For Aurora Cannabis (NYSE:ACB), 10 million Canadian dollars (roughly $7.4 million) is pretty much chump change. Sure, it's nearly one-fifth of the Canadian marijuana producer's sales last quarter. But in the grand scheme of things, it isn't a lot for Aurora to spend.
So when Aurora announced on Friday that it was investing that amount in Vancouver-based technology company EnWave (OTC:NWVCF), the news wasn't met with major fanfare. But this deal might be more important over the long run for Aurora than you'd expect.
What the deal involves
Aurora will own just under 5% of EnWave as a result of the transaction. But there's more to the deal than just an investment.
The two companies also entered into an agreement that gives Aurora exclusive rights to use EnWave's Radiant Energy Vacuum (REV) drying technology in all European Union countries in except Portugal, plus a non-exclusive sub-license to use the technology in Canada.
Further, Aurora will have options to exclusively license REV technology in Australia, and throughout South America except for Peru. These options can be exercised if Aurora meets specified minimum purchase order requirements for the REV systems.
Aurora will share a percentage of royalties with EnWave for any money it makes through sub-licensing EnWave's technology in Europe and potentially in Australia and South America. The details of that financial arrangement, however, weren't disclosed.
In addition, the cannabis company has already placed orders for two of EnWave's REV dehydration systems, which it plans to install at its Aurora Sky and Aurora Sun facilities in Canada. It expects to buy another for the Aurora Nordic facility in Denmark.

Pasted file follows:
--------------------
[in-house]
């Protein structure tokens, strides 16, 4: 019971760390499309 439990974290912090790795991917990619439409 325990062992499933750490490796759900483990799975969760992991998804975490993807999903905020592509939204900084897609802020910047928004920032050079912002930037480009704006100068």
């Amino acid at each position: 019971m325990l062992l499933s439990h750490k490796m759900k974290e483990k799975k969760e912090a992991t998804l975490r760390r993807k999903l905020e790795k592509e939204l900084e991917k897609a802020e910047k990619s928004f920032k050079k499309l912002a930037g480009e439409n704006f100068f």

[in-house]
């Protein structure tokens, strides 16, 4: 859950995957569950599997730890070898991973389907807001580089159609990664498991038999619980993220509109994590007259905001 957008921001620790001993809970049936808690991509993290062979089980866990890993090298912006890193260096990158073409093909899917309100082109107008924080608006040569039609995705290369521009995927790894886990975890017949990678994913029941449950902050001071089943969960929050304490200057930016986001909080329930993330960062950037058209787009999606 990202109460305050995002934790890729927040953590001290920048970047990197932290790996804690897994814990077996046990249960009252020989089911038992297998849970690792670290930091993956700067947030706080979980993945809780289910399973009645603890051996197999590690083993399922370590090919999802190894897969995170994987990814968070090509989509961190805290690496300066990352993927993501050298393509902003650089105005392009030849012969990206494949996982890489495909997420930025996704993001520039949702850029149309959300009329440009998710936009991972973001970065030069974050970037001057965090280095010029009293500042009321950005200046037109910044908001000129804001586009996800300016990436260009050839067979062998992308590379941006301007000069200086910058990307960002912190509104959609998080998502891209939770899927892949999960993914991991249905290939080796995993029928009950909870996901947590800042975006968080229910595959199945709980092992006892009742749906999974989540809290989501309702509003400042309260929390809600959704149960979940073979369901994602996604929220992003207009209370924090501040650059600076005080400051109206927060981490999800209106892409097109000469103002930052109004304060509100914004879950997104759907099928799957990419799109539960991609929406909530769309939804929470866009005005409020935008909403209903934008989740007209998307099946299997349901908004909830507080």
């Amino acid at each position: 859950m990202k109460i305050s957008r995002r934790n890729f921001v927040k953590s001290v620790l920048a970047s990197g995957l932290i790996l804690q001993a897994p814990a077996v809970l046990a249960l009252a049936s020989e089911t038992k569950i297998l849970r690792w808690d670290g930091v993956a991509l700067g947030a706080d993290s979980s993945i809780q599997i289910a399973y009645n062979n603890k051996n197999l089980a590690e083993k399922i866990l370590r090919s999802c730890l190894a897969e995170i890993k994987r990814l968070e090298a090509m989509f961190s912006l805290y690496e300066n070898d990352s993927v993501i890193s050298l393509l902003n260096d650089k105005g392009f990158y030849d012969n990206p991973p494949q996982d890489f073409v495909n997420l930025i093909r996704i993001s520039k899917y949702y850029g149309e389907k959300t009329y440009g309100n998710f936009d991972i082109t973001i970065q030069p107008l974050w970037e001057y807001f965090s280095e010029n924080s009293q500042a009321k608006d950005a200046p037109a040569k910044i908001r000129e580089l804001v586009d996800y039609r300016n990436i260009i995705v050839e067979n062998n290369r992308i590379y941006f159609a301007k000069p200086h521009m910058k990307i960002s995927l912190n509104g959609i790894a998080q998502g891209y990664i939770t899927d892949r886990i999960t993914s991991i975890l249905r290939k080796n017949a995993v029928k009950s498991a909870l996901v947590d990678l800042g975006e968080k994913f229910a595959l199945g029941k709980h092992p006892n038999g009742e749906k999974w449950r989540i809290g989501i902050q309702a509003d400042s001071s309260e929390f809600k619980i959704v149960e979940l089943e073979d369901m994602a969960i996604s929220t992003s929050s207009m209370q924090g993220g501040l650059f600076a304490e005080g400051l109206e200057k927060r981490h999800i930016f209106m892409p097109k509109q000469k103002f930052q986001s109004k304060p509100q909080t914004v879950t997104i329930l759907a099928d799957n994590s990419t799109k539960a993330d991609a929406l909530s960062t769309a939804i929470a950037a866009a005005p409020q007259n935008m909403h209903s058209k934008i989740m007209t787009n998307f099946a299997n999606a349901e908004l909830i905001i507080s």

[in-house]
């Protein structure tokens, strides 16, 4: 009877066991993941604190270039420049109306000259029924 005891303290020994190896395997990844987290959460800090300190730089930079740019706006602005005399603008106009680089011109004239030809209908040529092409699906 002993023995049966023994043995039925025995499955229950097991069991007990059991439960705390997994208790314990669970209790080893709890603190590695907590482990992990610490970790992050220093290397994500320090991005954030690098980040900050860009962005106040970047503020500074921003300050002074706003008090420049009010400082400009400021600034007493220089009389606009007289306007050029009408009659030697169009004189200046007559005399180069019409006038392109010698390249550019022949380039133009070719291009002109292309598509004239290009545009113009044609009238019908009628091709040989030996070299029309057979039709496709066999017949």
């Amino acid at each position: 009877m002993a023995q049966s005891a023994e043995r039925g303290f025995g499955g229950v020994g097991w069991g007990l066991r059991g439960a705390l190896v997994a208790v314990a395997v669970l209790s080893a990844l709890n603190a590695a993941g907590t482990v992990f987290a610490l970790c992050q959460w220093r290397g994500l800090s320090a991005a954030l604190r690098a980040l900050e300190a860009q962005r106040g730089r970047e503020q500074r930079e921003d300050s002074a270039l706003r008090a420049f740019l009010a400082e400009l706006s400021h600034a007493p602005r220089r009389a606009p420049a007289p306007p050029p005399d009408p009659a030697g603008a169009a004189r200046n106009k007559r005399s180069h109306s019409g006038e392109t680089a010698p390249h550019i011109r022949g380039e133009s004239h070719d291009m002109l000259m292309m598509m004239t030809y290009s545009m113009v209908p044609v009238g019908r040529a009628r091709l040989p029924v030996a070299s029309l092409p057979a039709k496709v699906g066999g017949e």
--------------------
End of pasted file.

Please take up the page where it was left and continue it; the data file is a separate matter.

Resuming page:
Why the tech is important
You might be wondering why investors ought to get excited about such a dry topic as licensing dehydration technology (pun fully intended). There are several good reasons.
As Aurora Cannabis CEO Terry Booth explained, "EnWave's technology offers very significant benefits that further improve the economic returns on our Sky Class facilities." In particular, he said, REV technology will provide the company with "industrial-scale flow-through, reducing working capital requirements, accelerating time to market from harvest, as well as increasing our ability to produce bulk-scale cannabis for extraction and use in derivative products."
Is all that just spin? Nope. EnWave's technology can reduce the time required to dry cannabis from between five and seven days to less than one hour. That's huge -- and it's likely to become even more important soon. Canada is expected to open its market to cannabis-infused beverages and edibles later this year. Aurora will be able to extract more cannabinoids from cannabis plants at lower costs using the REV technology.
Bringing that tech to its Aurora Nordic facility should also help Aurora achieve more success in Europe. Cannabis-focused market research firm Brightfield Group projects that the European cannabidiol (CBD) market should reach $1.7 billion in sales by 2023.
Standing out from the cannabis crowd
Aurora isn't the only Canadian marijuana producer interested in EnWave's technology. Tilray purchased a REV system for its Portugal facility, and has exclusive licensing rights to the technology in that country. The Green Organic Dutchman has also bought several REV systems for its Canadian operations.
But Aurora's exclusive licenses to EnWave's technology throughout much of Europe and South America and in Australia could give the company a competitive advantage globally. The company has already set itself apart in international markets with higher sales than its peers, and by becoming one of only three companies allowed to cultivate medical cannabis in Germany.
No, Aurora's latest technology deal isn't significant from a financial standpoint. However, it's another example of how the company is differentiating itself from other major marijuana producers. And given that cannabis is a commodity product, any differentiation a producer can establish could prove valuable over the long run.